2. Experimental

2.1. Starting Materials

All chemical reagents used in this experiment were pure grade and used without further purification. Cobalt sulfate heptahydrate, cobalt chloride hexahydrate, sodium azide, hydrazine monohydrate solution, sodium hydroxide, and potassium hydroxide were purchased from Merck. The water used throughout this work was doubly distilled water.

2.2. Synthesis of [Co(N2H4)(N3)2] Complex

Using hydrazine (N2H4) as a cobridge with azide, a honeycomb layered cobalt(II) coordination polymer [Co(N2H4)(N3)2] is obtained as follows.

An aqueous solution (10 mL) of hydrazine sulfate (0.13 g, 1.0 mmol) and CoSO47H2O (0.28 g, 1.0 mmol) was heated at 93°C for 10 min and then quickly mixed with a hot aqueous solution (15 mL) of excessive NaN3 (1.3 g, 20 mmol). The mixed purple solution was kept at 93°C for 10 min without disturbance. After slow cooling down to room temperature at 5°C/h, dark-red column crystals were obtained. The crystals were filtered and washed with distilled water and ethanol, respectively, and then dried in vacuo [21].

2.3. Synthesis of [Co(N2H4)2(N3)2] Complex

Co(N3)2 in solution was obtained by reacting the cobalt(II) chloride with sodium azide solution 1 : 2. Cobalt(II) azide molar ratios CoCl26H2O (4.80 g, 20 mmol) reacted with NaN3 (2.60 g, 40 mmol) in 50 mL water. Stoichiometry amounts of hydrazine hydrate (2.40 g, 40 mmol) were added to the Co(N3)2 solution. The solutions were continuously stirred in an ice bath for 0.5 h. The solid complex, thus obtained, was filtered and washed with dilute ethanol and dried over anhydrous calcium chloride [22].

2.4. Synthesis of [Co(N2H4)(N3)Cl]H2O Complex

Co(N3)Cl in solution was obtained by reacting the cobalt(II) chloride with sodium azide solution 1 : 1 molar ratios in 50 mL water. Stoichiometry amounts of hydrazine hydrate (1.20 g, 20 mmol) were added to the Co(N3)Cl solution. The solutions were continuously stirred in an ice bath for 0.5 h. The solid complex, thus obtained, was filtered and washed with dilute ethanol and dried over anhydrous calcium chloride [22].

2.5. The Mechanochemical Synthesis of Cobalt Nanoparticles

A mixture 0.175 g (0.1 mmole) of [Co(N2H4)(N3)2] complex and 0.5 g (12.5 mmole) sodium hydroxide in excess was loaded into a mortar pestle of 50 mL capacity. The stoichiometry of reactions between cobalt(II) hydrazine complex and alkali bases (NaOH, KOH) was 1 : 2.5, and grinding was carried out for 1 h. For the purification process, the product was transferred to a beaker and washed. The product (Co1) was washed with methanol, filtered, and dried in a vacuum oven at room temperature for a period of at least 24 h. A similar procedure for the preparation of Co2 from [Co(N2H4)2(N3)2] (0.207 g, 0.1 mmole) and NaOH (0.5 g, 12.5 mmole) is carried out. In the reaction between [Co(N2H4)(N3)Cl]H2O complex (0.203 g, 0.1 mmole) and NaOH (0.5 g, 12.5 mmole), Co3 nanoparticles were produced. In the preparation of Co4, Co5, and Co6 the mole ratio is similar to Co1, Co2, and Co3, respectively. However, in the preparation of Co4, Co5, and Co6, the alkaline reactant is KOH. In the solid phase, an intramolecular redox chemical reaction between ligand and central atom occurred, and cobalt metal generated ((1), (2), and (3)). The following reactions take place at room temperature in the solid phase:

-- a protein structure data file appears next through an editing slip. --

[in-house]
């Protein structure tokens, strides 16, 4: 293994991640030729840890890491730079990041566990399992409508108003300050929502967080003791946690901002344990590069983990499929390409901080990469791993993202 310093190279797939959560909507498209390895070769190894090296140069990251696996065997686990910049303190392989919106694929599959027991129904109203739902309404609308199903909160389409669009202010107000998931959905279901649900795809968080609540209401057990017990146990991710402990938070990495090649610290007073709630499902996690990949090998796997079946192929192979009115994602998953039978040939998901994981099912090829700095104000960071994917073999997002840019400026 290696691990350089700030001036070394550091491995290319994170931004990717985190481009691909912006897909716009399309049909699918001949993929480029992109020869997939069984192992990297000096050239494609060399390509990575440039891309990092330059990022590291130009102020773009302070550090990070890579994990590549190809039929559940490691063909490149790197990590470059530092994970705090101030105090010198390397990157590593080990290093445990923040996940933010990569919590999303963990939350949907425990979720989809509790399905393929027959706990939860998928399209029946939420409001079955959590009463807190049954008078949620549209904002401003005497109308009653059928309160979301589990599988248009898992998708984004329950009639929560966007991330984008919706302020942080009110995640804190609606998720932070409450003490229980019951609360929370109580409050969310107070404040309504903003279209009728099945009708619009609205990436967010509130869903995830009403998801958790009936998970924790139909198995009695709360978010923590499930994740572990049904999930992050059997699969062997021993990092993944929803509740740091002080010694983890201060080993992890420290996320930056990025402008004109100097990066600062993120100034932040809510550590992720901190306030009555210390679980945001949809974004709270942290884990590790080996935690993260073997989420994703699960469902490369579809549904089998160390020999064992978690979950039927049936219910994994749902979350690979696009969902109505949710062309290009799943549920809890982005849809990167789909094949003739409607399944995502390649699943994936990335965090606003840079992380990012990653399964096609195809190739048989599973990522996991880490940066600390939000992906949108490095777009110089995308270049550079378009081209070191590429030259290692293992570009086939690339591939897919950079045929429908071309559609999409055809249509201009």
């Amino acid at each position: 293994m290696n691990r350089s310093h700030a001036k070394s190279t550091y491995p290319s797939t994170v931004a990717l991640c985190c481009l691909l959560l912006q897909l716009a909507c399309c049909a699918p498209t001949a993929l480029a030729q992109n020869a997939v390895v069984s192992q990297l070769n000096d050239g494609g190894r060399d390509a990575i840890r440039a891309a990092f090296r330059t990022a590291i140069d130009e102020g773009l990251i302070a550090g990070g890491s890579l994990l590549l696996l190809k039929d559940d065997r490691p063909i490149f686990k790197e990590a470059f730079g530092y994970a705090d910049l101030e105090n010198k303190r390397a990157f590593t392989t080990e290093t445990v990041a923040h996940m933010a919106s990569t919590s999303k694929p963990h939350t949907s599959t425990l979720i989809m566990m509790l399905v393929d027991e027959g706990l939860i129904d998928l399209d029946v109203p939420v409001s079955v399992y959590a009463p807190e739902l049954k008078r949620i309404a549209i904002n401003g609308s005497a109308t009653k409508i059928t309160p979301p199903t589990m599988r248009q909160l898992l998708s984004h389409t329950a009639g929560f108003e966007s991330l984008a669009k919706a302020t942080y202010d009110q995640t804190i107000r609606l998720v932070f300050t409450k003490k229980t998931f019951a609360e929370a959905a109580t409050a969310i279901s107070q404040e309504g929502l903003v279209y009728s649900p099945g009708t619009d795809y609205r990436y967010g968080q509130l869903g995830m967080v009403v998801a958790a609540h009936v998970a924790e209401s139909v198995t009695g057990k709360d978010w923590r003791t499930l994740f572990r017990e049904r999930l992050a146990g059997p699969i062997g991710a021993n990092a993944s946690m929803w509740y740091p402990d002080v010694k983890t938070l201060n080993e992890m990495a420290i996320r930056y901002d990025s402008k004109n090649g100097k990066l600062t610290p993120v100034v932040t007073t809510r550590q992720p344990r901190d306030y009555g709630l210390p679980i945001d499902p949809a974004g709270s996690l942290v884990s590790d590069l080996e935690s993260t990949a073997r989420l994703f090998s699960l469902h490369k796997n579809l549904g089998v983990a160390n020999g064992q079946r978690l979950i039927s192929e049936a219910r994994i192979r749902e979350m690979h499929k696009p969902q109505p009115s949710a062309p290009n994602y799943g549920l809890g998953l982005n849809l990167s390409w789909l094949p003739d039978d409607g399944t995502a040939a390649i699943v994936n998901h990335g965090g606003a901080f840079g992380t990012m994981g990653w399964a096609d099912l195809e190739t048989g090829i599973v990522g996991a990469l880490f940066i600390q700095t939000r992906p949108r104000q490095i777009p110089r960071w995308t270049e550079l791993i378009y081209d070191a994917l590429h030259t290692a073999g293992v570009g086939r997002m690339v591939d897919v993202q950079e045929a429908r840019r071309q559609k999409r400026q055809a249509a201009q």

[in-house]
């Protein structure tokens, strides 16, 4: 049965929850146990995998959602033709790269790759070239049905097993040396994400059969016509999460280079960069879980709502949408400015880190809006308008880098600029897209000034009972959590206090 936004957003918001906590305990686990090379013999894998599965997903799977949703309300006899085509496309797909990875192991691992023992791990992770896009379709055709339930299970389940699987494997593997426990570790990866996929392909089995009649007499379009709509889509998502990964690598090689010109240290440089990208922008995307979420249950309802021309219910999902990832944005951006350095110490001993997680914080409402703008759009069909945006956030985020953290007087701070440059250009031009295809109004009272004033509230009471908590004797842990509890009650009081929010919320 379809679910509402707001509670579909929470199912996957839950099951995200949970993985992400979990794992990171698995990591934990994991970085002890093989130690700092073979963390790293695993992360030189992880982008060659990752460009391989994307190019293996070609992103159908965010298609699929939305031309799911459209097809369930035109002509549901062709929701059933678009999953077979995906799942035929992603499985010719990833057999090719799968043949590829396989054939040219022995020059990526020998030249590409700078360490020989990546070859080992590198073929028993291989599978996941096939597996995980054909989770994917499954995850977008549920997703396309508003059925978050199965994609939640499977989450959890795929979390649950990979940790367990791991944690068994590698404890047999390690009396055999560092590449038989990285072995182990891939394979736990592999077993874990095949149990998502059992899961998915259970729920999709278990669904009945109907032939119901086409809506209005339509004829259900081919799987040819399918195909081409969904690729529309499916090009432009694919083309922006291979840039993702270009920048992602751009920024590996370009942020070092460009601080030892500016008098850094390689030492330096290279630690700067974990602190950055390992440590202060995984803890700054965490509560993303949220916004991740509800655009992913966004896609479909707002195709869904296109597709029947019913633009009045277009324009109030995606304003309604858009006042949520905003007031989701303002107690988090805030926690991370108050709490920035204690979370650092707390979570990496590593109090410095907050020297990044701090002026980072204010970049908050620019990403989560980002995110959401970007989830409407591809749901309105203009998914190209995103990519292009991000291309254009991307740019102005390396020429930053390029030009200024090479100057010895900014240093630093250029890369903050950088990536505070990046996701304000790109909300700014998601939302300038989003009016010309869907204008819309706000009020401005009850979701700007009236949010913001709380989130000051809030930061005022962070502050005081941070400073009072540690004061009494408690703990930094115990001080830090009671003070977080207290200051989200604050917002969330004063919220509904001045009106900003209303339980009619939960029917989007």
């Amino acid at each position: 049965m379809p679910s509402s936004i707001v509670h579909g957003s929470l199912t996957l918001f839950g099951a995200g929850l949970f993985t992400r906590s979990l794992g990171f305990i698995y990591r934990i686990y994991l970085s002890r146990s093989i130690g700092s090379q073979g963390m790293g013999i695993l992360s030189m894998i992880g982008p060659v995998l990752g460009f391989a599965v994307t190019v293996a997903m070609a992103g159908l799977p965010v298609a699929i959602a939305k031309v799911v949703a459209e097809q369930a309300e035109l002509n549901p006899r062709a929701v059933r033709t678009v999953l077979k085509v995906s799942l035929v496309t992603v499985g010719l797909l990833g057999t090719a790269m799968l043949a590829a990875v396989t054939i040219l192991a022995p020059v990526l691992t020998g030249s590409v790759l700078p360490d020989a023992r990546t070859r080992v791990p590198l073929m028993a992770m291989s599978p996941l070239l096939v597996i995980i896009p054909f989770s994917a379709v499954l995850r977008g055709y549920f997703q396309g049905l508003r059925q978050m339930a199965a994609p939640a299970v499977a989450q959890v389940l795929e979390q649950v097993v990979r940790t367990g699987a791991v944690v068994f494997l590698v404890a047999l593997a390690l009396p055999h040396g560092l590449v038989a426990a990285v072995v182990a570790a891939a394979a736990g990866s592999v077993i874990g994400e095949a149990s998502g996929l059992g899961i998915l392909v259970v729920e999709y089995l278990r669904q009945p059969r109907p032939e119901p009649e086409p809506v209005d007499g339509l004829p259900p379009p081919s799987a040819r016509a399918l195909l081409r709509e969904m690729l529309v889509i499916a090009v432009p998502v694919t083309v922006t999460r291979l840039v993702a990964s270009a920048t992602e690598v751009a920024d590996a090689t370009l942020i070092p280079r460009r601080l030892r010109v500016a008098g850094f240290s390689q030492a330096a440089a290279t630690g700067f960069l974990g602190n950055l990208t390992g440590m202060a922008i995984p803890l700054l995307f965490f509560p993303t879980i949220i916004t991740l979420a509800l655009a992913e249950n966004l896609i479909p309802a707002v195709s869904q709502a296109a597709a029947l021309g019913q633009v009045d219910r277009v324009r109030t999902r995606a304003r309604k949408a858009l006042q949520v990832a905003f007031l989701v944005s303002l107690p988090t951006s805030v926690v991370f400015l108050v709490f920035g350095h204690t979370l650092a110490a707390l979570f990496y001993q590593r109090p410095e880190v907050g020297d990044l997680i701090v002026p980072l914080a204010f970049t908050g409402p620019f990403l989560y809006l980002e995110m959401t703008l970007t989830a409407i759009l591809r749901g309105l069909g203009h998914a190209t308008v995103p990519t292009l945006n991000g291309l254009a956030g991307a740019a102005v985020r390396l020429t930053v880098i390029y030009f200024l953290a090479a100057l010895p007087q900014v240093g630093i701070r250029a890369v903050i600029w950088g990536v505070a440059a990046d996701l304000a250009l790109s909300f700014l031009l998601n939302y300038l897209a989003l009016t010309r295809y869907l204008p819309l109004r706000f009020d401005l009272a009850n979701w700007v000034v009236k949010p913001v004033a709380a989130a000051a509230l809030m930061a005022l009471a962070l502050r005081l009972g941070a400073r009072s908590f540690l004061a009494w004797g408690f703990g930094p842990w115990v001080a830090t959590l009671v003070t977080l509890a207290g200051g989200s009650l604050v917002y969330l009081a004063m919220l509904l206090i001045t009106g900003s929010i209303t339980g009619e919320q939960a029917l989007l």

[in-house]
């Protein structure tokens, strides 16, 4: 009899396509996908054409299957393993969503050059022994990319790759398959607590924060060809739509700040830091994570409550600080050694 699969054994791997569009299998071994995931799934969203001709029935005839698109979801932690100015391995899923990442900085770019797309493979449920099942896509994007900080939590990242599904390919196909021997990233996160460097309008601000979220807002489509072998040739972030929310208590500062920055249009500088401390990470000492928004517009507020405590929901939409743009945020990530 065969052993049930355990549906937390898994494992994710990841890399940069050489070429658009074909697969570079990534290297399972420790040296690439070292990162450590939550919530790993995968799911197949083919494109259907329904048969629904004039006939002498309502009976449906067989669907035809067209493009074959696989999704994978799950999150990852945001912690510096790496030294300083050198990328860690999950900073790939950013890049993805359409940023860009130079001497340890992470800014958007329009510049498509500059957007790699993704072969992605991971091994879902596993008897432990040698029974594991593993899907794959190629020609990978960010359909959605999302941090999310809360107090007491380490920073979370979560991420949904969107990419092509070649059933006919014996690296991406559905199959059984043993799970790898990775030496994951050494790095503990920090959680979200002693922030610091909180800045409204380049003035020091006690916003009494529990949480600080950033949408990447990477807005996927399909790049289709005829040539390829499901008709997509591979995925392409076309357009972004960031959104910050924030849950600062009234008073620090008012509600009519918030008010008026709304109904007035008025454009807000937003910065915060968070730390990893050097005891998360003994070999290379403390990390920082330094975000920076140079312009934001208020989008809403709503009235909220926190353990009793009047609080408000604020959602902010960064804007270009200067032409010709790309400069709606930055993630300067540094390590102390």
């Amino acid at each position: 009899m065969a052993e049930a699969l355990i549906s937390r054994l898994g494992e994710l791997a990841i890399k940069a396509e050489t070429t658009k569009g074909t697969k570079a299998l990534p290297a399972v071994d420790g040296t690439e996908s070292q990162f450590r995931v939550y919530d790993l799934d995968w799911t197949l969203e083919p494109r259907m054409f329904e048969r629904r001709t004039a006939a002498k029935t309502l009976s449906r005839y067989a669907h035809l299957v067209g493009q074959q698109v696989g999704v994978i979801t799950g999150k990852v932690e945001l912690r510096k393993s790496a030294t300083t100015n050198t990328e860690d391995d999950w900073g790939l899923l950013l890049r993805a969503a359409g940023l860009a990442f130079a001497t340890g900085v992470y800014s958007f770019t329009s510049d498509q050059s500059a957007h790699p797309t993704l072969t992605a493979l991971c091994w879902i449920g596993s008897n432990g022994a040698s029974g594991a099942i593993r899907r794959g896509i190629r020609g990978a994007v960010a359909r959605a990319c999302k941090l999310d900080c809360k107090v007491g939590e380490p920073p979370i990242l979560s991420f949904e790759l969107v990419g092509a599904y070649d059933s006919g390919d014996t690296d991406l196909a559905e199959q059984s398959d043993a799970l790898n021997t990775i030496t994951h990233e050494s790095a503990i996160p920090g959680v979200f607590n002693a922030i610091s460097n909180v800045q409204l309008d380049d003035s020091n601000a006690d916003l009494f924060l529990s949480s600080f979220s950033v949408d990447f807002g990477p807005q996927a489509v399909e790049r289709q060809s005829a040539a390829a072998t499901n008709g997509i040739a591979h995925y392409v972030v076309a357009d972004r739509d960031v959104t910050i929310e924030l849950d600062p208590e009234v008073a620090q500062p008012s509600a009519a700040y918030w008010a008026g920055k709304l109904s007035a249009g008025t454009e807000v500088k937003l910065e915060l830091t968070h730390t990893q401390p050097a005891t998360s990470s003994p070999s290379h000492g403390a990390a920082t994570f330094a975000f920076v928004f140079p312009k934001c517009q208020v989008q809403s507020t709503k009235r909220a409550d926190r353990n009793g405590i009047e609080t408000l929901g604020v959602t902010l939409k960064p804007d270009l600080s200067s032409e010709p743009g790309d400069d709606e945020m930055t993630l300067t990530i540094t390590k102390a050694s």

Similar reactions occurred in the presence of KOH as alkaline in solid state reaction. During the milling of reactants in the redox reactions ammonia gas is released, and NaN3 was produced. Ammonia combines with hydrochloric acid and forms ammonium chloride. Colorimetric testing can be used to detect NaN3 [23]. A drop of the filtered solution is placed in the depression of a spot plate and treated with 1 or 2 drops of dilute hydrochloric acid. A drop of ferric chloride solution is added and the spot plate gently heated. A red color indicates hydrazoic acid and thus the presence of sodium azide in the solution.

2.6. Characterization of Materials